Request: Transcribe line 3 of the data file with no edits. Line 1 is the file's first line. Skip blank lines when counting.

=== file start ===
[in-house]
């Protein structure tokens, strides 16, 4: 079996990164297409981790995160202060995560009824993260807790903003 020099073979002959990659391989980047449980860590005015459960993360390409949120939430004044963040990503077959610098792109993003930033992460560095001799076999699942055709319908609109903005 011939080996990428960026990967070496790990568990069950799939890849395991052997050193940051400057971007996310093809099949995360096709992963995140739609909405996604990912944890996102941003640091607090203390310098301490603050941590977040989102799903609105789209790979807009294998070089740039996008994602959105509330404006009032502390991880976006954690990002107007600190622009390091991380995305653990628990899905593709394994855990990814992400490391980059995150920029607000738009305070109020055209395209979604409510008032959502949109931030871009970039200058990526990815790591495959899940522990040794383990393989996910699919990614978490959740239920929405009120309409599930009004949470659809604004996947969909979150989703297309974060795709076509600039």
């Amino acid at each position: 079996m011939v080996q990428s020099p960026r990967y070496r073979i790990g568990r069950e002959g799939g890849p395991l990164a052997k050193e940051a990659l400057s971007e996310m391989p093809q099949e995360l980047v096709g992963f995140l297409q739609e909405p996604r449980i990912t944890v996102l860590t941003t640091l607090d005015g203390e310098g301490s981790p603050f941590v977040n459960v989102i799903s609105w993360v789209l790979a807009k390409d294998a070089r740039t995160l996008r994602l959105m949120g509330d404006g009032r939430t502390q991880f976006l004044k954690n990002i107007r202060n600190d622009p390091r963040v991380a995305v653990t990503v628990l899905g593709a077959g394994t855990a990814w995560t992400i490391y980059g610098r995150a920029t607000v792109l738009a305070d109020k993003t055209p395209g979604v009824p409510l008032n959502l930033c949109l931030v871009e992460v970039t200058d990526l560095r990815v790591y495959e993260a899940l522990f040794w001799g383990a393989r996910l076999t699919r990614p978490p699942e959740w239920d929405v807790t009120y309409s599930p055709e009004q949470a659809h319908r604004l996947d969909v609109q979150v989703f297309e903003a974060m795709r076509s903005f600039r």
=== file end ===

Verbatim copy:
């Amino acid at each position: 079996m011939v080996q990428s020099p960026r990967y070496r073979i790990g568990r069950e002959g799939g890849p395991l990164a052997k050193e940051a990659l400057s971007e996310m391989p093809q099949e995360l980047v096709g992963f995140l297409q739609e909405p996604r449980i990912t944890v996102l860590t941003t640091l607090d005015g203390e310098g301490s981790p603050f941590v977040n459960v989102i799903s609105w993360v789209l790979a807009k390409d294998a070089r740039t995160l996008r994602l959105m949120g509330d404006g009032r939430t502390q991880f976006l004044k954690n990002i107007r202060n600190d622009p390091r963040v991380a995305v653990t990503v628990l899905g593709a077959g394994t855990a990814w995560t992400i490391y980059g610098r995150a920029t607000v792109l738009a305070d109020k993003t055209p395209g979604v009824p409510l008032n959502l930033c949109l931030v871009e992460v970039t200058d990526l560095r990815v790591y495959e993260a899940l522990f040794w001799g383990a393989r996910l076999t699919r990614p978490p699942e959740w239920d929405v807790t009120y309409s599930p055709e009004q949470a659809h319908r604004l996947d969909v609109q979150v989703f297309e903003a974060m795709r076509s903005f600039r």